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Author Topic:   Maths & Probabilities
NosyNed
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Posts: 8863
From: Canada
Joined: 04-04-2003
Member Rating: 5.3


Message 4 of 36 (849250)
03-01-2019 11:31 PM
Reply to: Message 1 by Thugpreacha
03-01-2019 4:49 PM


More description please
What is a 2nd chance entry?

While I await your answer I'll give some answers based on guesses:

Assuming there is a drawing of slips of paper with names on them. Assume the drawing is open for entries for a month and then closed.

From your "already determined" phrase I assume there are a number printed and made available. Let's say 100,000.

But not all will be used. Let's say 50,000 are filled out and turned in.

Assume the slips are drawn at totally randomly after being well mixed.

The odds of any one being drawn are now 1/50,000. It doesn't matter if it was put in first, in the middle or last so spacing makes no difference.

If you enter 100 out of the 50,000 your odds are now 100/50,000 instead of 1/50,000.

However, let's say each entry costs you $1. And the prize is $20,000.
That means that before the draw each ticket is worth 20,000/50,000 or 40 cents. That means on average you will lose 60 cents each time you buy a ticket.
If you buy 100 tickets you are most likely to lose 60 dollars instead of 60 cents.

That is all before the draw. At the moment of the draw 1 ticket becomes worth $20,000 and all others are zero. The average is still 40 cents each.

Before the draw you are buying 4 dimes for one dollar. If you think that is a good idea or can afford to make that deal once or 100 times then go for it. But be very clear: You are buying 4 dimes for one dollar!


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 Message 1 by Thugpreacha, posted 03-01-2019 4:49 PM Thugpreacha has responded

Replies to this message:
 Message 12 by Thugpreacha, posted 03-02-2019 3:17 PM NosyNed has responded

  
NosyNed
Member
Posts: 8863
From: Canada
Joined: 04-04-2003
Member Rating: 5.3


(1)
Message 9 of 36 (849258)
03-02-2019 10:42 AM
Reply to: Message 8 by JonF
03-02-2019 9:14 AM


Still Gambling
It's not gambling per se that's a losing proposition, it's the payout system.

It could easily still be a gambling with a more than 100 % expected value to a "ticket".

Referring back to my example: let's say someone donates $40,000 additional to the pot - perhaps to encourage more tickets to be turned in. To keep the math simple let's say that didn't work and 50,000 tickets are still entered.

The payout is now $60,000 so the expected value of a ticket is now $1.20 which you buy for a dollar. By the raw statistics the ticket is now worth more than you pay and buying more makes sense. But most can't buy all $50,000 entries.

So if you buy 100 tickets for $100. Your statistical payout is $120. But only one ticket will win so the mostly occurrence is that you lose the entire $120 dollars. In fact, it's still almost guaranteed.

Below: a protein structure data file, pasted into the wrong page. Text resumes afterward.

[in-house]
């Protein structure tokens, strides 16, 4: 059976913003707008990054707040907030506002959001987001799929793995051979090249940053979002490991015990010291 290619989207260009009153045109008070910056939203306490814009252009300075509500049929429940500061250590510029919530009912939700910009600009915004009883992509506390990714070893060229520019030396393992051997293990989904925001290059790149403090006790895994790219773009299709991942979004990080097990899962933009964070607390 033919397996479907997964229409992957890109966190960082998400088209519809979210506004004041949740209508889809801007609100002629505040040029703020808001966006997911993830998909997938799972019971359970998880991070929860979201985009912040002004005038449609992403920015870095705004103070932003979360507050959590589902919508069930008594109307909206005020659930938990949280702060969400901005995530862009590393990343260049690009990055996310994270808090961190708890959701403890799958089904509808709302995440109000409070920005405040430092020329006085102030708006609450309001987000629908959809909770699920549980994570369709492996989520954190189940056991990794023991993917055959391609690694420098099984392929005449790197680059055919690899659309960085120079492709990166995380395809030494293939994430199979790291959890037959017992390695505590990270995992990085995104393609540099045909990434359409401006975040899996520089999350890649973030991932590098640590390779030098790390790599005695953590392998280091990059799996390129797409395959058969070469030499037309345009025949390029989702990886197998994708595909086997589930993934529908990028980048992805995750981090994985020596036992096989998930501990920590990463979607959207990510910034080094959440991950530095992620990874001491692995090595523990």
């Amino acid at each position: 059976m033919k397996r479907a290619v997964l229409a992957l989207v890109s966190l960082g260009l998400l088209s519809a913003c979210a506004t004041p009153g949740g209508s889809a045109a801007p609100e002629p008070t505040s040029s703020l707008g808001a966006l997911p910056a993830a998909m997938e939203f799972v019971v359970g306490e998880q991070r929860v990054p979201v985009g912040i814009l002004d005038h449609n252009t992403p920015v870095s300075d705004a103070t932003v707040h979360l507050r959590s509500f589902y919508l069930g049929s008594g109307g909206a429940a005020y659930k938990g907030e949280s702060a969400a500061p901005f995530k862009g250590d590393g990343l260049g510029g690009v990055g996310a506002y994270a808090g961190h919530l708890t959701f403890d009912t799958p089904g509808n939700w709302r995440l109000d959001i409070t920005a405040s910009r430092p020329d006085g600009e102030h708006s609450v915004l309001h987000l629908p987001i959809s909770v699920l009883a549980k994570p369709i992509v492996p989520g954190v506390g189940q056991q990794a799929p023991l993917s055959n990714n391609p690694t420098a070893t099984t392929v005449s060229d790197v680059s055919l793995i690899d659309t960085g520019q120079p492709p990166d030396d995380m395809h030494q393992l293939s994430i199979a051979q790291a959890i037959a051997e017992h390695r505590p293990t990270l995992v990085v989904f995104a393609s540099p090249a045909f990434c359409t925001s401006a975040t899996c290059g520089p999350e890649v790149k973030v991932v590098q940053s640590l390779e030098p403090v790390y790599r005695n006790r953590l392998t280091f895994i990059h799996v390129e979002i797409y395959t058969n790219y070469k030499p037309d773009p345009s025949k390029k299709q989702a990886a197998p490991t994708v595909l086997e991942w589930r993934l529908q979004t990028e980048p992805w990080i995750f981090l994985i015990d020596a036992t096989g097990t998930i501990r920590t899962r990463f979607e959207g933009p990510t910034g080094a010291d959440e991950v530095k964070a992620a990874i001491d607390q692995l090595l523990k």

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NosyNed
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Posts: 8863
From: Canada
Joined: 04-04-2003
Member Rating: 5.3


Message 13 of 36 (849275)
03-02-2019 9:03 PM
Reply to: Message 12 by Thugpreacha
03-02-2019 3:17 PM


Expected Value per hour
So these don't cost any cash outlay.

How much is the prize on average and how many tickets are turned in on average?


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 Message 12 by Thugpreacha, posted 03-02-2019 3:17 PM Thugpreacha has responded

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NosyNed
Member
Posts: 8863
From: Canada
Joined: 04-04-2003
Member Rating: 5.3


Message 16 of 36 (849281)
03-03-2019 11:51 AM
Reply to: Message 14 by Thugpreacha
03-03-2019 3:05 AM


Re: Expected Value per hour
tHE PRIZE AVERAGES $500,000.00 AND THE USUAL AMOUNT OF TICKETS TURNED IN IS AROUND 230,000

So the value of each ticket you find is about $2.

How much time and yuckyness does it cost you to find a ticket, fill it out and turn it in?

I guess if you searched bins near a lottery location you might find 5 or 10 quickly so that might be just about worth it. What do you think?


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NosyNed
Member
Posts: 8863
From: Canada
Joined: 04-04-2003
Member Rating: 5.3


Message 33 of 36 (849334)
03-06-2019 2:36 PM
Reply to: Message 32 by Thugpreacha
03-06-2019 2:24 PM


Not so Unlikely
I take exception with calling < 5% and > 1 % "extremely" unlikely.

This is a problem with news casters when they announce the results of polls. blah, blah blah, + or 1 3 % 19 times out of twenty they say.

2 days later a poll shows a change of +15 % points for the underdog and there are big headlines and astonishment.

But in a series of polls you can expect an outlier 1 in 20 times.

If something is done every day then more than once a month you'll get something "extremely unlikely".

I'd call anything from 33 to 1 % as unlikely and not play silly bugger by pretending to be more precise than that with your names.

As for god and leprechauns there is nothing to calculate the statistics on so there is no where to put them on a chart that involves numbers.


This message is a reply to:
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